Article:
Dynamic Planner has expanded its risk profiling service to include investment trusts, in a move the industry said could encourage more advisers to use these vehicles.
The first risk-profiled trust, Seneca Global Income and Growth Trust, was assigned a risk profile 7 by Dynamic Planner, out of a maximum of 10.
The firm reached this score after it ran an “in-depth analysis” of the trust’s underlying holdings looking back over a period of several months.
It then assessed expected volatility going forward based on its latest capital market assumptions, according to Dynamic Planner’s proposition director, Chris Jones.
He said: “This process includes the evaluation of gearing on individual holdings and this was also carefully considered at the wrapper level for the Seneca Global Income & Growth Trust plc.”
He added: “Investment trusts are the investment vehicle of choice for many investors, and while choice is all important, we believe it’s also vital to maintain a consistency of approach when assessing suitable investment solutions.
“For over 17 years we have helped thousands of advisers understand the risk profile of thousands of model portfolios and open-ended funds.
"We can apply this same trusted model to assess the risk profile of investment trusts because we analyse all the risk characteristics of the underlying holdings of any solution.“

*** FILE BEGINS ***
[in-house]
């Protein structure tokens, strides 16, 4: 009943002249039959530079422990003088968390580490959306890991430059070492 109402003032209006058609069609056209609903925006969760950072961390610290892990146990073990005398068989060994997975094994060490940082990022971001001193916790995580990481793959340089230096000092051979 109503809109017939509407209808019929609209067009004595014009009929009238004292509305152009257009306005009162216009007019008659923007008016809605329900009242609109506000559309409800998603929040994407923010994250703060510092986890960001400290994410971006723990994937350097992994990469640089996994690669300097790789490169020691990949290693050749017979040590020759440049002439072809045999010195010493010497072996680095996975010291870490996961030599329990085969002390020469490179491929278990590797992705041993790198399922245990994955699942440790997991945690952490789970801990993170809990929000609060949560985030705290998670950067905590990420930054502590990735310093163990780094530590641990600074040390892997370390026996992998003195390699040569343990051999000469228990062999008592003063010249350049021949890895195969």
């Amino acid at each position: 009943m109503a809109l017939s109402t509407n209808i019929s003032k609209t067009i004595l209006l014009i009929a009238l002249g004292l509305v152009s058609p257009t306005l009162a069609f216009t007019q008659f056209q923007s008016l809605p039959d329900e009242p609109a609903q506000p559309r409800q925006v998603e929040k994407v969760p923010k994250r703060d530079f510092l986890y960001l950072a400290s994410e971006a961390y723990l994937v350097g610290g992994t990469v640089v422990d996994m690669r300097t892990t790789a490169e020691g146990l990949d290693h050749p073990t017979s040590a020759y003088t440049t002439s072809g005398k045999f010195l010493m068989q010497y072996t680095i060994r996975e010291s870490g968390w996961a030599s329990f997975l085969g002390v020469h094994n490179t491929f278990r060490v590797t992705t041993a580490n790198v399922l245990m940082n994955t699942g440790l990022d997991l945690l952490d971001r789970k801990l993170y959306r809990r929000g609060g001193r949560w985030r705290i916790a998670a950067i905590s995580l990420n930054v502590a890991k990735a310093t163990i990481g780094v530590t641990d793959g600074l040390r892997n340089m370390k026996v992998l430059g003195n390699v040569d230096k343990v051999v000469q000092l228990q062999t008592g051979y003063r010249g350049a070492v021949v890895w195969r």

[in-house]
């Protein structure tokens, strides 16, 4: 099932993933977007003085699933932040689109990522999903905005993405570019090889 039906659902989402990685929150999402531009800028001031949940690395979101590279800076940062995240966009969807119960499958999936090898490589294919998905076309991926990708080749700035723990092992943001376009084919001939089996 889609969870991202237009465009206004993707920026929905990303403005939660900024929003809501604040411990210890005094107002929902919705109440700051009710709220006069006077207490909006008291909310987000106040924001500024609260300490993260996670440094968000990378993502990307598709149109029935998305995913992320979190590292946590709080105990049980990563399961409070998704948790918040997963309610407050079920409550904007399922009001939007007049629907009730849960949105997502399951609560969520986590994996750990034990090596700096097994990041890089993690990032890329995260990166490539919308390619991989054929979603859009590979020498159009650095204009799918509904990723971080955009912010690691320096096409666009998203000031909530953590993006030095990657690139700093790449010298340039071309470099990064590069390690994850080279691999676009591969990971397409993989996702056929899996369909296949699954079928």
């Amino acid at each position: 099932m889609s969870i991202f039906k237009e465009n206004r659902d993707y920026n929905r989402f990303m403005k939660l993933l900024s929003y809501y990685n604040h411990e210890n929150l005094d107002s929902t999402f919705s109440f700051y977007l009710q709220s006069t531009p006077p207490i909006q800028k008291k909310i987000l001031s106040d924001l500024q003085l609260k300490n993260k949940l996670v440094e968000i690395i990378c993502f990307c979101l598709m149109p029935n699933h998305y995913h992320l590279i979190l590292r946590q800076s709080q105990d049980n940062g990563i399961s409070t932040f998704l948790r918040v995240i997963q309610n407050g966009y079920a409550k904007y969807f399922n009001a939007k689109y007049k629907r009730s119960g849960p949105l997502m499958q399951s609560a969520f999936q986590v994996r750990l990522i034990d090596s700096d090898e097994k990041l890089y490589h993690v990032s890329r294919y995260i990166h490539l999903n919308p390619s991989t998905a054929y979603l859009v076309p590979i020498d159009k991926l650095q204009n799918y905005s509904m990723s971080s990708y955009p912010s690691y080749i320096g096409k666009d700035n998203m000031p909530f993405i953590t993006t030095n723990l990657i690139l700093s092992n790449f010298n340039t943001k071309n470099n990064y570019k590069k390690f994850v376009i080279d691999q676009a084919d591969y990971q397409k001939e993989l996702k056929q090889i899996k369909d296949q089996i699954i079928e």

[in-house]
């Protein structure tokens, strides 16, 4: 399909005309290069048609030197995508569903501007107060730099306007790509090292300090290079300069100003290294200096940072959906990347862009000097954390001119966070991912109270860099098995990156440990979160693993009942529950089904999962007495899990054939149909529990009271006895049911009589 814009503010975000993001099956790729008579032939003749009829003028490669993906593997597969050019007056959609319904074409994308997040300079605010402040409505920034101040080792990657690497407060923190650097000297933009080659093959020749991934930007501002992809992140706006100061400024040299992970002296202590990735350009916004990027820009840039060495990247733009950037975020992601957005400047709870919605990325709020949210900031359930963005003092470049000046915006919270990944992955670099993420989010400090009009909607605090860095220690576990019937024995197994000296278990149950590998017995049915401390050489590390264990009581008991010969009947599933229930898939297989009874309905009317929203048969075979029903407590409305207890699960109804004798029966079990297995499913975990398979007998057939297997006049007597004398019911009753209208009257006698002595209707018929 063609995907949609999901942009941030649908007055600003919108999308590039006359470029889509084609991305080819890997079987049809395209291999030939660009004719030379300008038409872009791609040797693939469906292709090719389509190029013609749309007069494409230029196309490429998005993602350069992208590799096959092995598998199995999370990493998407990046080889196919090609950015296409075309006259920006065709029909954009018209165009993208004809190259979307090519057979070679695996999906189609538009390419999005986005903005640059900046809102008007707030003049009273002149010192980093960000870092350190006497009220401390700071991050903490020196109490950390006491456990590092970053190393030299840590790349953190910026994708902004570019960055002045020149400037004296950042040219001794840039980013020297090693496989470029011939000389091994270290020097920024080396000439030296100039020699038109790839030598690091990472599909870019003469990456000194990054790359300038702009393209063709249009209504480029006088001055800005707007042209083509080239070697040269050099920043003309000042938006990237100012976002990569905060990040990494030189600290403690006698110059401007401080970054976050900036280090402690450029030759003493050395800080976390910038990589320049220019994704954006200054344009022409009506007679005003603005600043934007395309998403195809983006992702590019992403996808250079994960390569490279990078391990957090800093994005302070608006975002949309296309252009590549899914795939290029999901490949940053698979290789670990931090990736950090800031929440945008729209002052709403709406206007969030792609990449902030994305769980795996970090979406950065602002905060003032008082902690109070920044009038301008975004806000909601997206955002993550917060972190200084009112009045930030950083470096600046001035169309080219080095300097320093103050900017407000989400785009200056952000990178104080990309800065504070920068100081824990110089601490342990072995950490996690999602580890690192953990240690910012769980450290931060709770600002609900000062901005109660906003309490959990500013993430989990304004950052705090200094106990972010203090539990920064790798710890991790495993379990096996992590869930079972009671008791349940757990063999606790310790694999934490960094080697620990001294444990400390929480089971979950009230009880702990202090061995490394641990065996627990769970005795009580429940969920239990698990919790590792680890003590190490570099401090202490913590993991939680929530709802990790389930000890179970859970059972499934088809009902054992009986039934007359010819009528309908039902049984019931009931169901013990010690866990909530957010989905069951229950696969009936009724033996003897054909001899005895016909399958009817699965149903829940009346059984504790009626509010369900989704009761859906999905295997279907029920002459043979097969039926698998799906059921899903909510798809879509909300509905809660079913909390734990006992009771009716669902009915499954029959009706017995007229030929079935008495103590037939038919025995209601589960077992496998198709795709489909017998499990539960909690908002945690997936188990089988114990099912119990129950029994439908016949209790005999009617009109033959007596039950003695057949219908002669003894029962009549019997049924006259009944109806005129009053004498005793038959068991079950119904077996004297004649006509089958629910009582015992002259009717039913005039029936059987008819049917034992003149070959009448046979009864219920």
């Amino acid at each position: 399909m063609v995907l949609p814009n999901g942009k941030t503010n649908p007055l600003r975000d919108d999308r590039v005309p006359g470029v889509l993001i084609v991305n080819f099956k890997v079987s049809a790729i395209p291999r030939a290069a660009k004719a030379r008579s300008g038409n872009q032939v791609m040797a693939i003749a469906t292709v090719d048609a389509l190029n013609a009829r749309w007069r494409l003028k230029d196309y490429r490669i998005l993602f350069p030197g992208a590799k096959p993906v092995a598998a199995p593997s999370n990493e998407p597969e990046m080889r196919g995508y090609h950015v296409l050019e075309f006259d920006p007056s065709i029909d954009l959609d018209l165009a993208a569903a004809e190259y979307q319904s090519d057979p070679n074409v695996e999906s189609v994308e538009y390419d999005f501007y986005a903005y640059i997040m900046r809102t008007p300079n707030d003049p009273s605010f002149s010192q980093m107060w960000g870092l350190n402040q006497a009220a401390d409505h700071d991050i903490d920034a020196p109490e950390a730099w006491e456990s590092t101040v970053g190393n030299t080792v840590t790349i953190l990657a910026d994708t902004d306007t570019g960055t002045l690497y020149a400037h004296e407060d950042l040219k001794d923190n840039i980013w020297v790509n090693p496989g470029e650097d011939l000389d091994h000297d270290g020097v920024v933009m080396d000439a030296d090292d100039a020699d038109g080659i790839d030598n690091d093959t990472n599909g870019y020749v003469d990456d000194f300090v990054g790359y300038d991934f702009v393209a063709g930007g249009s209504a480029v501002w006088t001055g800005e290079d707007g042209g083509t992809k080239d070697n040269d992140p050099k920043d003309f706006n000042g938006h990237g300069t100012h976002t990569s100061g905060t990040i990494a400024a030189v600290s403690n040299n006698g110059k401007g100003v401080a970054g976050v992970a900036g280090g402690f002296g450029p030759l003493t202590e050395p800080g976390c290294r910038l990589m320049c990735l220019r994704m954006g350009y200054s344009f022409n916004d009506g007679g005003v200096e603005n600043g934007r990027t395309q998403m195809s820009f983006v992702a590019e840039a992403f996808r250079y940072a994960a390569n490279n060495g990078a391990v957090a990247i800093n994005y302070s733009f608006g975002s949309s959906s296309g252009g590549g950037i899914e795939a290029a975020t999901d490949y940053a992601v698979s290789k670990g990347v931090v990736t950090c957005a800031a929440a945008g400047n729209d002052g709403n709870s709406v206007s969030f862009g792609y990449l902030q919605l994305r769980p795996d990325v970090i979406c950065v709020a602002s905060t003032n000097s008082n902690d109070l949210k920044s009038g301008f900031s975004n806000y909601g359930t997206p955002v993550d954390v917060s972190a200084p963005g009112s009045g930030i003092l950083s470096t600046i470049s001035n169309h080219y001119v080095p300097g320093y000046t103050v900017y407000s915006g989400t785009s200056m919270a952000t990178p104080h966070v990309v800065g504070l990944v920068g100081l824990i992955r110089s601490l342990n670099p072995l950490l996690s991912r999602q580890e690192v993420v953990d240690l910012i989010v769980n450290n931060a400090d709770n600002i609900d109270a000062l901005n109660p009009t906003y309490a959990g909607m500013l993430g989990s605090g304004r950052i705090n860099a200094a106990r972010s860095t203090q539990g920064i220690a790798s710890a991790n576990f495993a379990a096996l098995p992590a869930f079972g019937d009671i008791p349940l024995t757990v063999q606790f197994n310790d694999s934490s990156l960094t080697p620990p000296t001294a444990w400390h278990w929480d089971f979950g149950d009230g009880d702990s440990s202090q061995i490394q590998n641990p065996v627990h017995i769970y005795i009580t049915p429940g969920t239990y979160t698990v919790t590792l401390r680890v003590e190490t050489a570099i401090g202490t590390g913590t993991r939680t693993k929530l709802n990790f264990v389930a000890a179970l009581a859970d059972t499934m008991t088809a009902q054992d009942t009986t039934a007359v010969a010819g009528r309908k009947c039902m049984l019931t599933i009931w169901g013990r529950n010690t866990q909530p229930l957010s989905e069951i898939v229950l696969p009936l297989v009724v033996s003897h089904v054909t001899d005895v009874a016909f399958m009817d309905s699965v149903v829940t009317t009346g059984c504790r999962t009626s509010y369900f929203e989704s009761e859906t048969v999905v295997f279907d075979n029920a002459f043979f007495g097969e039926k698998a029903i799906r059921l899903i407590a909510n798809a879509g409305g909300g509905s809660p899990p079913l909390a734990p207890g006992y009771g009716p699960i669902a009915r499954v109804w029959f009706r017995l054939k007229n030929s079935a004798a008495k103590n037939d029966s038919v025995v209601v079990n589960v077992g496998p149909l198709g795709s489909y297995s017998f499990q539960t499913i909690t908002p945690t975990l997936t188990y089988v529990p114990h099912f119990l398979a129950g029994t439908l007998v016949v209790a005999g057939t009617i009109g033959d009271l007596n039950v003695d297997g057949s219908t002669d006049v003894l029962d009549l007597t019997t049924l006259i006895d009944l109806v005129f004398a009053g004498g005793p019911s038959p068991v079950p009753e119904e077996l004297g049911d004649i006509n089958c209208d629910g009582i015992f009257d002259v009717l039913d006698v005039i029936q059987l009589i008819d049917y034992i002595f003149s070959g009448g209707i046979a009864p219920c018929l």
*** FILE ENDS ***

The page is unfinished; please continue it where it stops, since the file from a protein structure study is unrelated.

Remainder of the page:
David Thomas, chief executive of Seneca Investment Managers, said: “We were keen to have this analysis undertaken, since Dynamic Planner has provided formal risk profiling oversight of our similar open-ended multi-asset funds for a number of years.
“We are very comfortable with their rigorous process and saw no reason to exclude the trust just because it was closed-ended, given its inherent multi-asset diversification and the tight board control over the level of gearing applied to the underlying assets.”
Dynamic Planner currently risk-profiles over 1,400 model portfolios and open-ended funds and said by including investment trusts, advisers will be able to apply a consistent approach when assessing the suitability of different investment solutions.
Nick Britton, head of intermediary communications at the Association of Investment Companies (AIC), the move could lead to wider use of trusts by advisers and could open the market.
Mr Britton said: “As part of our ongoing education programme, we’ve trained thousands of financial advisers about investment trusts, and we’re keen to break down barriers to their wider use wherever possible.
“One of these barriers has been the lack of availability of risk-profiling for investment trusts, which many advisers have told us is essential to their research process.
“This news from Dynamic Planner is an encouraging sign that one more barrier to investment trust use is on the way to being removed, smoothing the path to wider adoption of investment trusts among financial advisers.”
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